Teiken Boxing Gym

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Teiken Boxing Gym
帝拳ボクシングジム
Formation 1926; 88 years ago (1926)
Type Japan-based boxing club
Legal status Active
Purpose Development and management of professional boxers
Headquarters Tokyo, Japan
Location
Coordinates 35°42′3″N 139°44′32.3″E / 35.70083°N 139.742306°E / 35.70083; 139.742306
Official language Japanese[* 1]
Founder Sadayuki Ogino
Founding president Munehide Tanabe
Current president Akihiko Honda
Representative Tsuyoshi Hamada
Key people Haru Nagano (manager)
Isamu Kuwata (ex-trainer)
Sendai Tanaka (ex-trainer)
Yūichi Kasai (trainer)
Shin Yamato (trainer)
Website TEIKEN.COM

Teiken Boxing Gym (帝拳ボクシングジム?) in Tokyo, a Japan's traditional boxing club whose genesis dates back to 1926,[3] manages professional boxers as a member of the East Japan Boxing Association (東日本ボクシング協会?, abbreviated as JPBA-east), a subsidiary body of Japan Pro Boxing Association (日本プロボクシング協会?, abbreviated as JPBA).[* 2] Currently located in Kagurazaka, Shinjuku, its president is the International Boxing Hall of Famer Akihiko Honda (本田 明彦?), the representative is Tsuyoshi Hamada (浜田 剛史?), and the long-time female manager is Haru Nagano (長野 ハル?).[6][7] In order to distinguish from three related clubs i.e. Osaka Teiken Boxing Gym, Fukuoka Teiken Boxing Gym and Hachinohe Teiken Boxing Gym, it is often referred to as "Teiken (Boxing) Gym in Tokyo" or "Tokyo's Teiken (Boxing) Gym".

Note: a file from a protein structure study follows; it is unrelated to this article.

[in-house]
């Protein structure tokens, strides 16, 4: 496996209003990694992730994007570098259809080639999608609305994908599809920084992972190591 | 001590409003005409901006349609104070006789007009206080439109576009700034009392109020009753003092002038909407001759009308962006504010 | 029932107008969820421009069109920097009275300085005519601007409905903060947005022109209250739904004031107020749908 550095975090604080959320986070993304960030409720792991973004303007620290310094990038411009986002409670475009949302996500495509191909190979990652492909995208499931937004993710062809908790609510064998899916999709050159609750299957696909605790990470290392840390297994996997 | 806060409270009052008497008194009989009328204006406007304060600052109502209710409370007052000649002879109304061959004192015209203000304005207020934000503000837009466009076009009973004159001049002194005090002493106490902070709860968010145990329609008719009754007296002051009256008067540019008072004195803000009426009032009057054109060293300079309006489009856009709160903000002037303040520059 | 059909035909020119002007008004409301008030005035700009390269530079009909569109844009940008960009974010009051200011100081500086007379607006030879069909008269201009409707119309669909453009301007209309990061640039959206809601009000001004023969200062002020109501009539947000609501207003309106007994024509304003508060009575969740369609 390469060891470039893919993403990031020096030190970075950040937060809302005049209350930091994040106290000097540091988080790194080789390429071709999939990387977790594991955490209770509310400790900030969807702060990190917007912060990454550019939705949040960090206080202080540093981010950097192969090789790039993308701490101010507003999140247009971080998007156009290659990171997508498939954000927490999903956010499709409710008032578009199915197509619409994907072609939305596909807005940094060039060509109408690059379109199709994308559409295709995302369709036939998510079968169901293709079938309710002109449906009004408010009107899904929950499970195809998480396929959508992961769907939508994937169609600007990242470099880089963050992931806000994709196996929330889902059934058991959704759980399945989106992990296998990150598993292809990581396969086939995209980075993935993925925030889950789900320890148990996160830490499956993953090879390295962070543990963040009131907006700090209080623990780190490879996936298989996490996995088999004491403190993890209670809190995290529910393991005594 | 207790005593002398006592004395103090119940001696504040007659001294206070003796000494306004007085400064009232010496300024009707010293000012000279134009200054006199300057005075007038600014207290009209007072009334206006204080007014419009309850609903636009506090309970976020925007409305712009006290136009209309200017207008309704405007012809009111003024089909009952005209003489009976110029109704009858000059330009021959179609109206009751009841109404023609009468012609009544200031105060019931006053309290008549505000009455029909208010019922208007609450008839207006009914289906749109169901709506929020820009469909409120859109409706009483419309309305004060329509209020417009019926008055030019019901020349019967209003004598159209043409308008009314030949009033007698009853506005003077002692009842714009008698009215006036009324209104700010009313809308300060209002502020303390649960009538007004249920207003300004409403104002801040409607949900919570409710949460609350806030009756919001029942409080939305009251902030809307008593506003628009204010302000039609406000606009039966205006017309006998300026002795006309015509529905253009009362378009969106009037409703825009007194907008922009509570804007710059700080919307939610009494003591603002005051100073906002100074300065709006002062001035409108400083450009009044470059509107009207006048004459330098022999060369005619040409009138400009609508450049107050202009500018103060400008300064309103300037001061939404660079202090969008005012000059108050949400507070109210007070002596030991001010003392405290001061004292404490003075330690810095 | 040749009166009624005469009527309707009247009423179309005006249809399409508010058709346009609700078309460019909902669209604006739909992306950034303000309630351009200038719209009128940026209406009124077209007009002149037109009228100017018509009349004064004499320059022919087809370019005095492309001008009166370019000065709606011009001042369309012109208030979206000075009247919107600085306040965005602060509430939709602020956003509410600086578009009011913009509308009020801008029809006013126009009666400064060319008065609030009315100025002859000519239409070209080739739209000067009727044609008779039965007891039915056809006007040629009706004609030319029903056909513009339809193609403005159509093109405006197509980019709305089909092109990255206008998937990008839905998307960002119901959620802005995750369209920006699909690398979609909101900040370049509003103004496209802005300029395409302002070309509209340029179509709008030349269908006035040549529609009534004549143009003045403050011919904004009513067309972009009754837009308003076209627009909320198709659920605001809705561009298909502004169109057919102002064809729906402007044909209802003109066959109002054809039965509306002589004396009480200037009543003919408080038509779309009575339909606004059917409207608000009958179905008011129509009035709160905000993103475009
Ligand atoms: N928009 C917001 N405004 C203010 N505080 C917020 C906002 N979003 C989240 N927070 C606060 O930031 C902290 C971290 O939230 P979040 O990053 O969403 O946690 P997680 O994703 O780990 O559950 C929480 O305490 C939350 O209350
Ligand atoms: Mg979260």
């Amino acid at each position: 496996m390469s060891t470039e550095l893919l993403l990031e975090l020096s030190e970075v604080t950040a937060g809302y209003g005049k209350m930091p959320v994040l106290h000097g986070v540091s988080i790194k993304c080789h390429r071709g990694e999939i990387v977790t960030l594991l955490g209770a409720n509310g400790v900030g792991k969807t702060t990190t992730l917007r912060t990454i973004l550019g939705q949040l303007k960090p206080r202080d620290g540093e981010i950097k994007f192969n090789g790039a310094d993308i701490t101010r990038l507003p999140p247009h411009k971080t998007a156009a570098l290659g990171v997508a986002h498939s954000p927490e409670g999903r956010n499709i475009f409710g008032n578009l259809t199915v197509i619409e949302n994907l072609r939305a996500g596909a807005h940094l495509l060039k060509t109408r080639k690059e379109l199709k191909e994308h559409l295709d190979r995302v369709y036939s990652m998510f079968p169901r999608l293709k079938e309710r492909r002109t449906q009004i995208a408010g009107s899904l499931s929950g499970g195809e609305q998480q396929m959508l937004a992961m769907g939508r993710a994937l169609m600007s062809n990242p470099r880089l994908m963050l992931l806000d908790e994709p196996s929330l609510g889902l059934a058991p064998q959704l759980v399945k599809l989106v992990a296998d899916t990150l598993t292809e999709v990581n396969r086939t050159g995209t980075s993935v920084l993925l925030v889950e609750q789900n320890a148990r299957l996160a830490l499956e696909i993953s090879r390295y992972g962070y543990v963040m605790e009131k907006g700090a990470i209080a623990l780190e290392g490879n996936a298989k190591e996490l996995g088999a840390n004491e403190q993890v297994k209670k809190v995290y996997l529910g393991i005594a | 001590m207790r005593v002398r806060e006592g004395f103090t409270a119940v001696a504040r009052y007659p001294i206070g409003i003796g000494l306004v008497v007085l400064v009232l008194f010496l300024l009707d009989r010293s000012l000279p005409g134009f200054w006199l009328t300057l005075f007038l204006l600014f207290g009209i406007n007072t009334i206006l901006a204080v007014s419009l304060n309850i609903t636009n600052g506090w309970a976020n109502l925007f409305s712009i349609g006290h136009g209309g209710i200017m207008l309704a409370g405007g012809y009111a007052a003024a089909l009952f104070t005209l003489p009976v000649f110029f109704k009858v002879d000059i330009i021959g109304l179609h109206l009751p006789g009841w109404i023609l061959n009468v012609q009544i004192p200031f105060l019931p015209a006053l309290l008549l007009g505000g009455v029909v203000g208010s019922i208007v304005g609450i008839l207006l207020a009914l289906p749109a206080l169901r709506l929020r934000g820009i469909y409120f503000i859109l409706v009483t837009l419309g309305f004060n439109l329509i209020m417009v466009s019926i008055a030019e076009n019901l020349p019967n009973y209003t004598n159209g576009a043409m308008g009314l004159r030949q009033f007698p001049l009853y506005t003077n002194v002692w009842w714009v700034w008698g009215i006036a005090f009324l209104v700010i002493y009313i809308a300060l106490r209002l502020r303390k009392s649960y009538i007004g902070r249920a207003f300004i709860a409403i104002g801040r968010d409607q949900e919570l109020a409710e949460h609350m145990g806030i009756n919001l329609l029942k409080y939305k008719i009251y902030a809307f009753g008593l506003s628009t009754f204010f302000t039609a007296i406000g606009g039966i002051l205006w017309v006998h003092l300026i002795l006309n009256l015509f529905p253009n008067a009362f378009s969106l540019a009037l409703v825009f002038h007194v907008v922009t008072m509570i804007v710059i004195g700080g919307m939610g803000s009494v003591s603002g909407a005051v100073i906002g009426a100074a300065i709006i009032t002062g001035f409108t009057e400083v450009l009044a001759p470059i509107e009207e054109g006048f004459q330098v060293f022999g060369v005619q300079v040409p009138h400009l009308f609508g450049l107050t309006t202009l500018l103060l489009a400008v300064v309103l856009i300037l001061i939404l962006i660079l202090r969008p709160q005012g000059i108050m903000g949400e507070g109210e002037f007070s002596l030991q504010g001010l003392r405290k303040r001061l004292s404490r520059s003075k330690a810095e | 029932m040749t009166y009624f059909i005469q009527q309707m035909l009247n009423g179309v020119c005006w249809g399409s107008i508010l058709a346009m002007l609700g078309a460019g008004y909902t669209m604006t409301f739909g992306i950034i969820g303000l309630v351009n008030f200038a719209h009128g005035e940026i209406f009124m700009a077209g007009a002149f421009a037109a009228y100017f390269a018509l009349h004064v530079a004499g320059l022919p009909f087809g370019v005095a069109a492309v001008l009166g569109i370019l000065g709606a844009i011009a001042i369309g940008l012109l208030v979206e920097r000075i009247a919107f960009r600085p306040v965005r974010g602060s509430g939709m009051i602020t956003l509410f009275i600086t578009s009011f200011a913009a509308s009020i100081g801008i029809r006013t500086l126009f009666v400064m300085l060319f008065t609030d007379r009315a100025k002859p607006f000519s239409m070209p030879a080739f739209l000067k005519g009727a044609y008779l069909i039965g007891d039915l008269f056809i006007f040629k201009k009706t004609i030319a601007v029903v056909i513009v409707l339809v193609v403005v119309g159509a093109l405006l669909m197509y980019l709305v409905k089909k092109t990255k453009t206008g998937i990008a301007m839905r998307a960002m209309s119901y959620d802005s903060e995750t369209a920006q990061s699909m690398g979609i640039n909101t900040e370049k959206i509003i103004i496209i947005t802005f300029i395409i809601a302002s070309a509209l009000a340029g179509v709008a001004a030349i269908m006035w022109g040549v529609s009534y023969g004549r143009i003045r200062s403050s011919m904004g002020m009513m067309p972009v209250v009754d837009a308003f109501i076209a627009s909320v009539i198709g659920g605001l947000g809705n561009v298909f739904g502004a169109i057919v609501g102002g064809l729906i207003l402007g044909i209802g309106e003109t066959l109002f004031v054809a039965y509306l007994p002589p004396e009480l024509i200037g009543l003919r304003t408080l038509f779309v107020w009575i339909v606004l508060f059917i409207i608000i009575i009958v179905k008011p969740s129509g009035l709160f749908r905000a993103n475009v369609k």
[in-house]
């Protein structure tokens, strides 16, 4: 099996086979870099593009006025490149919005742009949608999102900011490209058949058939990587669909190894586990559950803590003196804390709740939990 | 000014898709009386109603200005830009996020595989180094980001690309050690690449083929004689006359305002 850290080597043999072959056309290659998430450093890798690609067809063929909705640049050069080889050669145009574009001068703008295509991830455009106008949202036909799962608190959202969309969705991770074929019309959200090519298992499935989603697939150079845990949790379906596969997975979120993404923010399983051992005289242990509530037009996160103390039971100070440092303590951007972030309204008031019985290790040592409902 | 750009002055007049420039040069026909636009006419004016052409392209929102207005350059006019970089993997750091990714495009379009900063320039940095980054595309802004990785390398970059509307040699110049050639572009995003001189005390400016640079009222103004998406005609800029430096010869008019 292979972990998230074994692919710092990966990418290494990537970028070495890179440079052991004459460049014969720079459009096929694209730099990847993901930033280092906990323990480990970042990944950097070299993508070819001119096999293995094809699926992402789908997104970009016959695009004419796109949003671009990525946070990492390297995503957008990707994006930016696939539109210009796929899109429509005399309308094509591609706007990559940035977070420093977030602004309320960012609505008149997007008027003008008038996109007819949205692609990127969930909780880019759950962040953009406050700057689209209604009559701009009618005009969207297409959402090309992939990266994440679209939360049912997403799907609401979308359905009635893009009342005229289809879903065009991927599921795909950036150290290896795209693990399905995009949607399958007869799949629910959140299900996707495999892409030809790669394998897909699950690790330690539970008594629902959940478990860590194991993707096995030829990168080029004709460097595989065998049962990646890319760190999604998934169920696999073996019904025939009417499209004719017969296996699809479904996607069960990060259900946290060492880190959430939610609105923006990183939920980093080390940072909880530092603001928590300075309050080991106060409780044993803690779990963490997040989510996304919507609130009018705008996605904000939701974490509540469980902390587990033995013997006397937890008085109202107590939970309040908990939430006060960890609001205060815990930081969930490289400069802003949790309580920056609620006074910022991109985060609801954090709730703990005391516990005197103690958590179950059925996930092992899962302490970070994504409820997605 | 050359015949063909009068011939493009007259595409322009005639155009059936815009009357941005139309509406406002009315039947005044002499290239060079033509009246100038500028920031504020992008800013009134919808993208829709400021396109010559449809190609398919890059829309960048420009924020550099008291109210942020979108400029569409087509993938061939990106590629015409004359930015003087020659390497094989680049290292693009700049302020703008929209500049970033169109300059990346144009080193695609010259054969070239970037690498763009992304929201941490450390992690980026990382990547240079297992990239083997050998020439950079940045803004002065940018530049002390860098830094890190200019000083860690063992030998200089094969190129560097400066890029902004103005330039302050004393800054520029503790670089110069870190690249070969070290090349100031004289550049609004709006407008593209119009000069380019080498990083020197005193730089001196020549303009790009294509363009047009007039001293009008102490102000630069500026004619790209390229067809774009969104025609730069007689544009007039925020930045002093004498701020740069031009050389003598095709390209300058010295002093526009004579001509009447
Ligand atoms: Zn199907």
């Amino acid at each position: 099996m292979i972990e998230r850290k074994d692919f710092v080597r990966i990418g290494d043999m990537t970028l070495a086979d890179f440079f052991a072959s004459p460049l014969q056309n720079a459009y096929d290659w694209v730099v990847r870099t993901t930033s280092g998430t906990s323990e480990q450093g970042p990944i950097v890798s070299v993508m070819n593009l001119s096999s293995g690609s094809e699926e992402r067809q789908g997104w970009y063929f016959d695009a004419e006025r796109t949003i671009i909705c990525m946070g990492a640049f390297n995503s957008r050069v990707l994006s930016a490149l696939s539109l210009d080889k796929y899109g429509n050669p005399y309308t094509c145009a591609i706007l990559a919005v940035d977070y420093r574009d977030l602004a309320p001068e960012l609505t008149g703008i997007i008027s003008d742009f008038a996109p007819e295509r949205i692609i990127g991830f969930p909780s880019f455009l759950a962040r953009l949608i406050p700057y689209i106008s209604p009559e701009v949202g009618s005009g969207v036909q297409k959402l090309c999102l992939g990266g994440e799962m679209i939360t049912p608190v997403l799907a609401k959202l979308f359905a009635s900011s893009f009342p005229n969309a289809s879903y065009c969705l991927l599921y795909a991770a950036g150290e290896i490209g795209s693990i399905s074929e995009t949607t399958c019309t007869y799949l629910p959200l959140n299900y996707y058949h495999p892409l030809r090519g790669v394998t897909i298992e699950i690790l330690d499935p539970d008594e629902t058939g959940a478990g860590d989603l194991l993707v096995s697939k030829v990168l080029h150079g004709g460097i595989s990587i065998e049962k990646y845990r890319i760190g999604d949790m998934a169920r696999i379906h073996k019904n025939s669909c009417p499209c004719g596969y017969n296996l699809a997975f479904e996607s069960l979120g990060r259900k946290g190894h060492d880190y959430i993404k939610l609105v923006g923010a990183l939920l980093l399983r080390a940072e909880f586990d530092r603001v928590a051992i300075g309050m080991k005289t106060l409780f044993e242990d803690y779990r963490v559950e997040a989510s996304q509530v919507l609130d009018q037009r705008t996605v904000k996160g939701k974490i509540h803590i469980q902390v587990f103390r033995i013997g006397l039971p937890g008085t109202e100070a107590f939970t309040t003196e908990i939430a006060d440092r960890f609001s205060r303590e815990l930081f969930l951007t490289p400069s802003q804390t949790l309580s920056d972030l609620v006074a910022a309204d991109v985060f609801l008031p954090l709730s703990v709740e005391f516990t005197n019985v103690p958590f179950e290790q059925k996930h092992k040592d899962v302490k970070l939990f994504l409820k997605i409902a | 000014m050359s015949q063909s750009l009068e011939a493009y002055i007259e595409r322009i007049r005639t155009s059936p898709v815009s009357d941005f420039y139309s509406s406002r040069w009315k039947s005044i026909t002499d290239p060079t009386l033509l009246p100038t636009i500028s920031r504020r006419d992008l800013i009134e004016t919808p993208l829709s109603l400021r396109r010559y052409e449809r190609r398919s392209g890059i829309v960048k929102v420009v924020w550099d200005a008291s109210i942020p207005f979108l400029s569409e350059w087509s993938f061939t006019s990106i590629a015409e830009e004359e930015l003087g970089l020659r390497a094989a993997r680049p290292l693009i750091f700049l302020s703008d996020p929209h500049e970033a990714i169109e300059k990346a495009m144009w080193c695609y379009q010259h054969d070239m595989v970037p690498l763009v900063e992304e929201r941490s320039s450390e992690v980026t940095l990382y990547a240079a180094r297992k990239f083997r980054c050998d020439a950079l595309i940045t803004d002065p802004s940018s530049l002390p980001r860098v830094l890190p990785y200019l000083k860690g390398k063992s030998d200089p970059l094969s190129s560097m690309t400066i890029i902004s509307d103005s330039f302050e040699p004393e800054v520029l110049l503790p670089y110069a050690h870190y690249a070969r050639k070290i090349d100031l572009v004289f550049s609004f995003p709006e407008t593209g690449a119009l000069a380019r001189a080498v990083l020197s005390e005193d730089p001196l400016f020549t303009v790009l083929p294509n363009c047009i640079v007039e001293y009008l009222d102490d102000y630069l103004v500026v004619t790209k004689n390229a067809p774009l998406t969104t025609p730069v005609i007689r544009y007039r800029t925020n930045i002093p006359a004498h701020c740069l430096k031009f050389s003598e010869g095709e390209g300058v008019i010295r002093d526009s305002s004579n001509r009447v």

Teiken Promotions Inc. in Sakae-chō, Kita, Tokyo, also headed by the boxing promoter Akihiko Honda, is the managerial and promotional company for the Teiken Boxing Gym's and other world wide professional boxers, as well as supervises the boxers' training. While Teiken Promotions has so far directed the world champions such as Jirō Watanabe who belonged to Osaka Teiken Boxing Gym,[* 3] Genaro Hernández, David Griman, José Luis Bueno, Eloy Rojas, César Bazán, Edwin Valero, Román González et al.,[9] Teiken Boxing Gym has brought up similarly the world champions Masao Ōba, Tsuyoshi Hamada, Jorge Linares, Toshiaki Nishioka, Takahiro Aō, Akifumi Shimoda, Shinsuke Yamanaka, Toshiyuki Igarashi, Takashi Miura et al.[10][11]

Besides, Teiken Promotions has provided boxing television programs on Nippon Television[12][13] (under the auspices of the Hochi Shimbun),[14] Nittele G+[15][16][17] and WOWOW.[9][18] This article primarily focuses on Teiken Boxing Gym in Tokyo, while featuring the major activities of Teiken Promotions.

History[edit]

The founder of Teiken Boxing Gym, Sadayuki Ogino (1901–1970),[19] during his career as an active junior featherweight boxer.

Early 20th century[edit]